The present analysis will spotlight Pope’s Essay On Man and Coleridge’s Rime of an Ancient Mariner. First, I want to show that Coleridge and Pope advocate a pantheistic and a deistic conception of Nature, respectively. This should be the general framework through which I will try to show some other differences. Then, in a second time, the use of a concept like “reason” will be analysed in regard to Pope’s Essay on Man. This step shows that even if Pope is a writer of the Enlightenment, the Age of Reason, he deeply condemns the arrogance that results of a pretentious use of reason.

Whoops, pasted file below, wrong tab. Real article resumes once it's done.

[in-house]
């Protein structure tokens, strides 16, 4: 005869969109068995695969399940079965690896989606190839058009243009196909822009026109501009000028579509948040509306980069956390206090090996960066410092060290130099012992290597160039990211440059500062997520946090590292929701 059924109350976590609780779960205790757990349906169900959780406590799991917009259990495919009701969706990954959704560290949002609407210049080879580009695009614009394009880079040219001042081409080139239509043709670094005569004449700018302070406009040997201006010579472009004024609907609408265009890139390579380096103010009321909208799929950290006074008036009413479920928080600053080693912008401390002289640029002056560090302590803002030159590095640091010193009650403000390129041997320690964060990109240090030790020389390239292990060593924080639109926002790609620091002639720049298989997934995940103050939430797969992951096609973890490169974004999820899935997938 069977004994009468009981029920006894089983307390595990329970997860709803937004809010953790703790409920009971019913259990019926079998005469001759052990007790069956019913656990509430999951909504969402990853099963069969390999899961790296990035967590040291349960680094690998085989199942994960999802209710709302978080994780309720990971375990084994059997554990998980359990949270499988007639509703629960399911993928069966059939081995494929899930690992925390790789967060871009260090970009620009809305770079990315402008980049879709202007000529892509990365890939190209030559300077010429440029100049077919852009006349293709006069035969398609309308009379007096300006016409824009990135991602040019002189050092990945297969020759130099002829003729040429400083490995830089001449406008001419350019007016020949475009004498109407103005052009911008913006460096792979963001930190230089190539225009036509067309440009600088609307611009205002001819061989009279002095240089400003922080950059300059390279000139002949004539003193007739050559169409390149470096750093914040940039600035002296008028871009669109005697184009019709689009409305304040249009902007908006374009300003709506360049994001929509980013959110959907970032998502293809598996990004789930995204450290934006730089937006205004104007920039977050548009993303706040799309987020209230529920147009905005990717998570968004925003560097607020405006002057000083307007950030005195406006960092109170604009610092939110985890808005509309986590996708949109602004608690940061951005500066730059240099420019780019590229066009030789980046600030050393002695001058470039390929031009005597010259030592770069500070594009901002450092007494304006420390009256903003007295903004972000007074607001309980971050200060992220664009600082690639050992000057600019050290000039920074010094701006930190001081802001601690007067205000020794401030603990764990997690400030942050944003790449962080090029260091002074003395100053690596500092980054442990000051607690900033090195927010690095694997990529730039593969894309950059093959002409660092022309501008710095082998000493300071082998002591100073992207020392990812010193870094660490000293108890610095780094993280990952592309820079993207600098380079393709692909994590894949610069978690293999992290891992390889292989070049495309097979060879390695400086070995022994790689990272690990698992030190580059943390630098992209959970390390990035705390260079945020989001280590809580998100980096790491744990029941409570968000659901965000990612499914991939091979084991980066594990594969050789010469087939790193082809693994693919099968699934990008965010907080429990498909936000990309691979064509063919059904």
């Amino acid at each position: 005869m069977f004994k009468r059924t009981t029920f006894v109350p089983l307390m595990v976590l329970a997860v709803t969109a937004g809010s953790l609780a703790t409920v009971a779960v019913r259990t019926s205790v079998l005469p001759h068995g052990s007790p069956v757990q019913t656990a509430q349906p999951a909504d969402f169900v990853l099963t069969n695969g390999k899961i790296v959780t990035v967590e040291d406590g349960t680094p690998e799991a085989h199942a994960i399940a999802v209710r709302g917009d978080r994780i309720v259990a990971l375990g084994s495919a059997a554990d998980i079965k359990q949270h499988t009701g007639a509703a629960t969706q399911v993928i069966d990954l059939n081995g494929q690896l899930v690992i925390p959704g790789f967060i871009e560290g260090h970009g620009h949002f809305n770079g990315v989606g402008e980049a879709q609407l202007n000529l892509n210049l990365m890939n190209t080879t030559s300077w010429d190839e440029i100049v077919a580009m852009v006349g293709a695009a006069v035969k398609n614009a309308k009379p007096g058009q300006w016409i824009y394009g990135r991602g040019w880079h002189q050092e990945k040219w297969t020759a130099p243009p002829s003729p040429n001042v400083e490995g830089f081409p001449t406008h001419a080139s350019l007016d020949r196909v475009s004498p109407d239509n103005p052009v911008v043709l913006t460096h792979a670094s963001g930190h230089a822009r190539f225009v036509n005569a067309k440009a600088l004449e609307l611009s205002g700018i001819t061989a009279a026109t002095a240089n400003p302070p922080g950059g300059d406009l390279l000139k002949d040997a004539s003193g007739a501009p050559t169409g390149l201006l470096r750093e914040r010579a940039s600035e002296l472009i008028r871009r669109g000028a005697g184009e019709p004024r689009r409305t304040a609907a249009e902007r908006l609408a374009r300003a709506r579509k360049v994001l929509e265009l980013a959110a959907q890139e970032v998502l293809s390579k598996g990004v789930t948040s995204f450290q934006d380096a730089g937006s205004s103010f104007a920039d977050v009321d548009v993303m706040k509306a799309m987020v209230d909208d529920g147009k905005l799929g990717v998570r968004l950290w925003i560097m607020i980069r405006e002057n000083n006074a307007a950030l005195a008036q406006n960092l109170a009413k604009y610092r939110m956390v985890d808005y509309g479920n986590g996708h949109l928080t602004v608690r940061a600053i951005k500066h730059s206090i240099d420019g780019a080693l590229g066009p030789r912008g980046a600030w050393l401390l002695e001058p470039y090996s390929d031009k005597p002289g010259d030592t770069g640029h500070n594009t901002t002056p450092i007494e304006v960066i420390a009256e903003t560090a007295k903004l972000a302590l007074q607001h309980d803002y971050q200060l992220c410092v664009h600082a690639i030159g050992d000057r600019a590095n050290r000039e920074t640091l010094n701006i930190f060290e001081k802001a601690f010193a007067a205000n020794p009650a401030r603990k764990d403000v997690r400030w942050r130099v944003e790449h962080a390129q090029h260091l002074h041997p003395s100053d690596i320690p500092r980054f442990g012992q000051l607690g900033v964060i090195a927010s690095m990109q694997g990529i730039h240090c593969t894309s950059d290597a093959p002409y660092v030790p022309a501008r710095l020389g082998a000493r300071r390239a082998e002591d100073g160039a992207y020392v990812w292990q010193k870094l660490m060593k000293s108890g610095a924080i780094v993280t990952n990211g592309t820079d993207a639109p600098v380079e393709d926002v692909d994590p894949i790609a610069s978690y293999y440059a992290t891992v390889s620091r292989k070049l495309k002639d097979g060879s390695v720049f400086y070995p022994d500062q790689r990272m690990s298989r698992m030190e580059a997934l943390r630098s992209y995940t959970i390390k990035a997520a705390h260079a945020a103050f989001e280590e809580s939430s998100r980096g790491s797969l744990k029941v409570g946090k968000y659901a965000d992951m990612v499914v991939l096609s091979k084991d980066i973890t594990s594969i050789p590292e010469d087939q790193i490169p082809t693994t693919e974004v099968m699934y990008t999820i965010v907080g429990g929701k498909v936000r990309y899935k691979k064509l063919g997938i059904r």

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However, a closer look shows reveals Descartes seems to have committed the fallacy of epistemic circularity. The first such criticisms were raised by Arnauld in the Fourth Objections that Descartes “avoids reasoning in a circle when he says that it’s only because we know that God exists that we are sure that whatever we vividly and clearly perceive is true. But we can be sure that God exists only because we vividly and clearly perceive this” (CSM 2:150). Could Descartes have actually overlooked such an obvious circularity that could make all his ‘sciences’ fallible? In my paper, I will introduce another interpretation of the Meditations to break free from the vicious nature of Descartes’s circle.